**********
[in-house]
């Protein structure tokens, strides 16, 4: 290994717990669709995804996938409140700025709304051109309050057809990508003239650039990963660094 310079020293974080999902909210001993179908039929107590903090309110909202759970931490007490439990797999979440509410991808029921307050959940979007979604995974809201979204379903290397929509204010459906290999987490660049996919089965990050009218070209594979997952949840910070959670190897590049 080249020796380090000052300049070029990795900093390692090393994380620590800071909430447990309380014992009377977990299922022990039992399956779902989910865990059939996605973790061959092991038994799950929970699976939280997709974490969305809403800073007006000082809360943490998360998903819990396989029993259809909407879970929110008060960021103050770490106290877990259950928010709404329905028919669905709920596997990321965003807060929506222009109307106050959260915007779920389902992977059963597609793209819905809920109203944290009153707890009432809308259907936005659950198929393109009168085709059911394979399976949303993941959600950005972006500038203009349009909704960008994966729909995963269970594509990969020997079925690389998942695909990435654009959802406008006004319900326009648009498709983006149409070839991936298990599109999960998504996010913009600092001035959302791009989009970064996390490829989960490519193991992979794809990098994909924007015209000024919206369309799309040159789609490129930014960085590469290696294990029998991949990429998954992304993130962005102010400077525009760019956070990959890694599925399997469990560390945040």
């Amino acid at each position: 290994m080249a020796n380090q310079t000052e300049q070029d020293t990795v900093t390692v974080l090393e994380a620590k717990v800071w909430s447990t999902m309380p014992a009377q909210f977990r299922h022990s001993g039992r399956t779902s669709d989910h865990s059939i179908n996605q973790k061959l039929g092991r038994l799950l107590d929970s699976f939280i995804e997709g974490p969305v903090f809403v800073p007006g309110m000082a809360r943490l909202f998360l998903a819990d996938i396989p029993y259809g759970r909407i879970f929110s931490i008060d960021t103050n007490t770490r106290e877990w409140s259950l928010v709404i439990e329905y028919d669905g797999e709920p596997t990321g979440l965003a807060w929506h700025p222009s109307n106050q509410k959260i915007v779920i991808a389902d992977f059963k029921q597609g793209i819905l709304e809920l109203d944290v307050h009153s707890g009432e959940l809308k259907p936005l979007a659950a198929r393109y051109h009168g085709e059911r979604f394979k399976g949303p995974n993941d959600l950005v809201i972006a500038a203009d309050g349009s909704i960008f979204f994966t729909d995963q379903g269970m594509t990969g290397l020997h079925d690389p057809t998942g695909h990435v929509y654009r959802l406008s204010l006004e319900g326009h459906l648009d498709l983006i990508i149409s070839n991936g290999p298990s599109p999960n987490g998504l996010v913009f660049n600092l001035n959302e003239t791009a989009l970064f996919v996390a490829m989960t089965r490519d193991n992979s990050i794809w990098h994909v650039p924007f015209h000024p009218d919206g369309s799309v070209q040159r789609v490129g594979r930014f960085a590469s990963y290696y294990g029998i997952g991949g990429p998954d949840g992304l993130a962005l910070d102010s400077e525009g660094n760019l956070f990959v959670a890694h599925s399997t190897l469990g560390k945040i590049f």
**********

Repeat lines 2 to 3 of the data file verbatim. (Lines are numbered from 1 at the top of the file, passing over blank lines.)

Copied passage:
């Protein structure tokens, strides 16, 4: 290994717990669709995804996938409140700025709304051109309050057809990508003239650039990963660094 310079020293974080999902909210001993179908039929107590903090309110909202759970931490007490439990797999979440509410991808029921307050959940979007979604995974809201979204379903290397929509204010459906290999987490660049996919089965990050009218070209594979997952949840910070959670190897590049 080249020796380090000052300049070029990795900093390692090393994380620590800071909430447990309380014992009377977990299922022990039992399956779902989910865990059939996605973790061959092991038994799950929970699976939280997709974490969305809403800073007006000082809360943490998360998903819990396989029993259809909407879970929110008060960021103050770490106290877990259950928010709404329905028919669905709920596997990321965003807060929506222009109307106050959260915007779920389902992977059963597609793209819905809920109203944290009153707890009432809308259907936005659950198929393109009168085709059911394979399976949303993941959600950005972006500038203009349009909704960008994966729909995963269970594509990969020997079925690389998942695909990435654009959802406008006004319900326009648009498709983006149409070839991936298990599109999960998504996010913009600092001035959302791009989009970064996390490829989960490519193991992979794809990098994909924007015209000024919206369309799309040159789609490129930014960085590469290696294990029998991949990429998954992304993130962005102010400077525009760019956070990959890694599925399997469990560390945040």
């Amino acid at each position: 290994m080249a020796n380090q310079t000052e300049q070029d020293t990795v900093t390692v974080l090393e994380a620590k717990v800071w909430s447990t999902m309380p014992a009377q909210f977990r299922h022990s001993g039992r399956t779902s669709d989910h865990s059939i179908n996605q973790k061959l039929g092991r038994l799950l107590d929970s699976f939280i995804e997709g974490p969305v903090f809403v800073p007006g309110m000082a809360r943490l909202f998360l998903a819990d996938i396989p029993y259809g759970r909407i879970f929110s931490i008060d960021t103050n007490t770490r106290e877990w409140s259950l928010v709404i439990e329905y028919d669905g797999e709920p596997t990321g979440l965003a807060w929506h700025p222009s109307n106050q509410k959260i915007v779920i991808a389902d992977f059963k029921q597609g793209i819905l709304e809920l109203d944290v307050h009153s707890g009432e959940l809308k259907p936005l979007a659950a198929r393109y051109h009168g085709e059911r979604f394979k399976g949303p995974n993941d959600l950005v809201i972006a500038a203009d309050g349009s909704i960008f979204f994966t729909d995963q379903g269970m594509t990969g290397l020997h079925d690389p057809t998942g695909h990435v929509y654009r959802l406008s204010l006004e319900g326009h459906l648009d498709l983006i990508i149409s070839n991936g290999p298990s599109p999960n987490g998504l996010v913009f660049n600092l001035n959302e003239t791009a989009l970064f996919v996390a490829m989960t089965r490519d193991n992979s990050i794809w990098h994909v650039p924007f015209h000024p009218d919206g369309s799309v070209q040159r789609v490129g594979r930014f960085a590469s990963y290696y294990g029998i997952g991949g990429p998954d949840g992304l993130a962005l910070d102010s400077e525009g660094n760019l956070f990959v959670a890694h599925s399997t190897l469990g560390k945040i590049f």